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'A Christmas Story' Has Lasting Impact on Northeast Ohio

Andy and Lorrie Gardner wearing pink bunny suits.
David C. Barnett

A frozen tongue on a metal post, a children’s toy that might put your eye out, and a leg lamp glowing in the living room window.  Those familiar movie images come from a popular holiday film that was shot over 30 years ago in Cleveland.  A cottage industry has developed that celebrates the city’s connection to A Christmas Story.

Cleveland Play House artistic director Laura Kepley says a stage version of A Christmas Story is a gift that keeps on giving.

"It brings in the most amount of people," she says.  "This is our most popular show every year.  This show sells the most tickets."

Kepley says it also offers an alternative to shows like The Nutcracker or A Christmas Carol.

"A lot of holiday shows are British imports, but A Christmas Story is an American story, it’s a Midwest story, it’s a Cleveland story."

Although the story is set in Indiana, the beloved holiday movie was shot on the South Side of Cleveland and released in 1983.  It tells the story of Ralphie Parker and his desperate desire to get a Red Ryder air rifle for Christmas, despite his mother’s warning: "You’ll shout your eye out.”

The film’s other iconic prop is a tawdry leg lamp that arrives at the house one day in a mysterious big wooden box.

Six people dressed in black and white striped long sleeve shirts and black knit caps.
David C. Barnett
Ralphie nabbed these criminals in a dream sequence.

As the movie’s popularity grew over the years, San Diego businessman Brian Jones and his family started making and selling leg lamps.  Then one day, he saw a notice that the house where the movie was filmed was on the market.

"The leg lamp business was doing well when I saw the house was up for sale," he says.  "I thought, why not?"

He took out six credit cards to pay for a full renovation of the deteriorating structure.  It opened as a tourist attraction in 2006.

"I opened the place on financial fumes," he recalls.   "If it wasn’t a hit, we were going to be in trouble."

A mustard yellow house with green trim and Christmas lights.
David C. Barnett
Brian Jones restored this Tremont house to its 1983 glory.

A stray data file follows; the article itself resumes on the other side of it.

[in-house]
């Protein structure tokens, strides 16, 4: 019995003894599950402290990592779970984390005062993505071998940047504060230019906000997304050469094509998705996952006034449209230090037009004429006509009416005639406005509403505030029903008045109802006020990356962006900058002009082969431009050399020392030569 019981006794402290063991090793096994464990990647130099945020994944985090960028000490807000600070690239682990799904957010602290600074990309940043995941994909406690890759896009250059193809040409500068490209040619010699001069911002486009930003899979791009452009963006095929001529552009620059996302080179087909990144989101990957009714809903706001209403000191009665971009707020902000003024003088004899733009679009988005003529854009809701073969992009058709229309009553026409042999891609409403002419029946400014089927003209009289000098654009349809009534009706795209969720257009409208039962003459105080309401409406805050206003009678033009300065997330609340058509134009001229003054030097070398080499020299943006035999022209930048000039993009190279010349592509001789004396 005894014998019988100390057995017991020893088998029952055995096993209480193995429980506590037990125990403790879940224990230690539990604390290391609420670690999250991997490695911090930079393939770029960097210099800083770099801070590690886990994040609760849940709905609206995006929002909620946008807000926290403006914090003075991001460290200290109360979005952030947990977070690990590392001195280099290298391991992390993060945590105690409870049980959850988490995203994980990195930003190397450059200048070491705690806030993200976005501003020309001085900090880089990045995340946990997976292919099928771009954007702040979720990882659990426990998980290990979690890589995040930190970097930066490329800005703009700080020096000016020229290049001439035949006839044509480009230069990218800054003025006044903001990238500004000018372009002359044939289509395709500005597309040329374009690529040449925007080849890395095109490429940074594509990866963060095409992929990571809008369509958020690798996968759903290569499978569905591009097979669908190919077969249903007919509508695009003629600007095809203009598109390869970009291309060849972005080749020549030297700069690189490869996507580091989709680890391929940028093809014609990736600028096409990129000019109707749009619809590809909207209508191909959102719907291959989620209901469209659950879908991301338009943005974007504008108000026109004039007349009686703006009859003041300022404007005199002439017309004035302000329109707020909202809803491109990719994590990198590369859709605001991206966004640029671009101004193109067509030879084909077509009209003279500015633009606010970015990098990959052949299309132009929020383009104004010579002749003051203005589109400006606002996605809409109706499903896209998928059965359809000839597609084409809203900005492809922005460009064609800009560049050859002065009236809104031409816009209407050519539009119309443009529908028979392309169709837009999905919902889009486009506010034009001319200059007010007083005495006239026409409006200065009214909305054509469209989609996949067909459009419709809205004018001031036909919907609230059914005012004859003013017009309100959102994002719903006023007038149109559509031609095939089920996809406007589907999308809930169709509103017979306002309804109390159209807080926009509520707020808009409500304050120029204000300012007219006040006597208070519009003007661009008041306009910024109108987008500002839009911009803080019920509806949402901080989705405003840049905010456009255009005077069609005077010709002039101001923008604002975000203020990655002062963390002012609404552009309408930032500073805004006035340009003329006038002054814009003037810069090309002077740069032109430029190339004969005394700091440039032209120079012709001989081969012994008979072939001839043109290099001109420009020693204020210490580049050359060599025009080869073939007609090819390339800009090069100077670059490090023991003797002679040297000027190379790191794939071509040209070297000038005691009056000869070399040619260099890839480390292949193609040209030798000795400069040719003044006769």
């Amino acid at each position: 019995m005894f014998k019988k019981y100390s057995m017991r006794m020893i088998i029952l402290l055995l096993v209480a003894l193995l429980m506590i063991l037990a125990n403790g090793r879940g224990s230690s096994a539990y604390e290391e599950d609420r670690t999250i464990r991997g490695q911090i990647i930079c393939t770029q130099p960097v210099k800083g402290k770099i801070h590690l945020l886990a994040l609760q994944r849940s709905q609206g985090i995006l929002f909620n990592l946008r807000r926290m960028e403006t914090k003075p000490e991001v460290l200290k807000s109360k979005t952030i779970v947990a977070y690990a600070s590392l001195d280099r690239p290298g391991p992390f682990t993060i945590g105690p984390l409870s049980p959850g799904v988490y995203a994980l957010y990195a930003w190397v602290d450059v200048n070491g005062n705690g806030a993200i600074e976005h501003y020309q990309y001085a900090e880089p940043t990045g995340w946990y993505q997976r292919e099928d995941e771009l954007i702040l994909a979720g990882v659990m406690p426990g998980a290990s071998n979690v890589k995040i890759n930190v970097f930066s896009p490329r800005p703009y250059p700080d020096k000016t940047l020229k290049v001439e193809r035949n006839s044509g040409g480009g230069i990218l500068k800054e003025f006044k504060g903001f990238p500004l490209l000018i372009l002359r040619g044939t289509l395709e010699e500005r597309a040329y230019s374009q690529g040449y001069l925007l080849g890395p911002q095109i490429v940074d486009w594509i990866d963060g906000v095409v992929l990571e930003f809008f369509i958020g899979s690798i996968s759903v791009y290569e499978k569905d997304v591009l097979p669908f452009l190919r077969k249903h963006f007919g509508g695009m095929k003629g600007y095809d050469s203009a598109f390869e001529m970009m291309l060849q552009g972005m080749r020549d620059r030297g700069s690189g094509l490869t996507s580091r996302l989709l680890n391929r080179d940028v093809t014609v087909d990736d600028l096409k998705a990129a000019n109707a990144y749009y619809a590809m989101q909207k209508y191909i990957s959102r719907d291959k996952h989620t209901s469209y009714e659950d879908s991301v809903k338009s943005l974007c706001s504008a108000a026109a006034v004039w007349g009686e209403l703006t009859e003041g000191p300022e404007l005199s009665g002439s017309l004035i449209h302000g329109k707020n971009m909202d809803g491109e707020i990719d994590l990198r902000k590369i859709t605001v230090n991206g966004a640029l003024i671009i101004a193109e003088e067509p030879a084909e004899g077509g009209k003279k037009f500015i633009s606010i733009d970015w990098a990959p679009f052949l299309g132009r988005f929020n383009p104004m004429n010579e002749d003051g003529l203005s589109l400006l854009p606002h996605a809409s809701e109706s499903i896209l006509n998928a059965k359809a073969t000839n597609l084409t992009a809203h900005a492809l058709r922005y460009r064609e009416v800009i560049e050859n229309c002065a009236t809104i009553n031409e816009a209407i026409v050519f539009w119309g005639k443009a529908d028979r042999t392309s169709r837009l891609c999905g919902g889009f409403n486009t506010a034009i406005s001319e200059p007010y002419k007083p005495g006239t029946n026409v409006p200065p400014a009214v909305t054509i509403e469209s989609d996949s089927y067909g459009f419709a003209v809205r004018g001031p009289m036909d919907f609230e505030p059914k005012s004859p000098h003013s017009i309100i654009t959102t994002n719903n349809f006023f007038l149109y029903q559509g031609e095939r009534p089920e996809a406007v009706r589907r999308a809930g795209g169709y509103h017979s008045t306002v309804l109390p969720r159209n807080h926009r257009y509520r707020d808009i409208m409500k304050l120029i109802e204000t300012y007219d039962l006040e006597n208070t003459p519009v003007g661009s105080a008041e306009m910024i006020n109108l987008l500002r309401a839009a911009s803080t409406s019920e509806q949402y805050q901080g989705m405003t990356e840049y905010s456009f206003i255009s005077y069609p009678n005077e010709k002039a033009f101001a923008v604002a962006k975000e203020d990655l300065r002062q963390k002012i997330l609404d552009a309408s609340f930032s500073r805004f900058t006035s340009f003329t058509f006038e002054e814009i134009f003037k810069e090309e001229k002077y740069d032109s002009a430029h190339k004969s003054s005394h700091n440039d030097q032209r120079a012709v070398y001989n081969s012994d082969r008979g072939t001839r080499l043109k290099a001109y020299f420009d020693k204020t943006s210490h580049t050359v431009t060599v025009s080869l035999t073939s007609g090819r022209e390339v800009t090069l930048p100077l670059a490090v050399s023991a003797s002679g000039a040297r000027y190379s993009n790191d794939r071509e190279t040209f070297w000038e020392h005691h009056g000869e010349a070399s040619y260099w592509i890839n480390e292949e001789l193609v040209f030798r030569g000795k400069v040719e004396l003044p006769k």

Jones says the first holiday season, there were four-hour waits to get into the tiny, mustard-yellow house on Rowley Avenue.  Attractions include a visit to Ralphie’s bedroom, the cabinet beneath the kitchen sink where his brother hid and, of course, a leg lamp in the window.  Though the biggest crowds come during December, the Christmas Story House is open year round.

"We’ve had more attendance every year since," says Jones. "80,000, last year.  Probably 100,000 this year."

There’s also Christmas Story gift shop, featuring everything from plates and cookie cutters to leg lamps.  A Medina candy company manufactures a product called “OHH…FFFFUDGE.” Great Lakes Brewery bottles “Tripel Dog Dare” (an insider beer joke: “Tripel” is the name of a strong German pale ale).

Earlier this month, there even was A Christmas Story Run from the house to Public Square downtown. 

Other ties can be seen all over Northeast Ohio. A Cleveland donut shop sells a line of Christmas Story pastries, and a Christmas museum in Medina even claims to have the original department store slide that Santa kicked Ralphie down in the movie.   

Across the street from the Christmas Story house, a leg lamp also glows in the window of the 111-year-old Rowley Inn.  Ted Polanski owned the bar for 37 years before selling it in 2014.  He still comes in three days a week to work the early morning shift.  Polanski grew-up here on the South Side and his wife and kid had bit parts in the movie.

“I liked it,” he says. “It was good for the bar, good for the neighborhood, good for the city.” 

At 76 years, Ted Polanski’s seen a lot of changes in his city and his neighborhood.  If you stop by sometime, maybe he’ll pour you a Red Ryder cocktail and tell you some stories.

Ted Polanski stands beside a leg lamp and Christmas decorations by a window.
David C. Barnett
Ted Polanski poses with a familiar item at the Rowley Inn.

David C. Barnett was a senior arts & culture reporter for Ideastream Public Media. He retired in October 2022.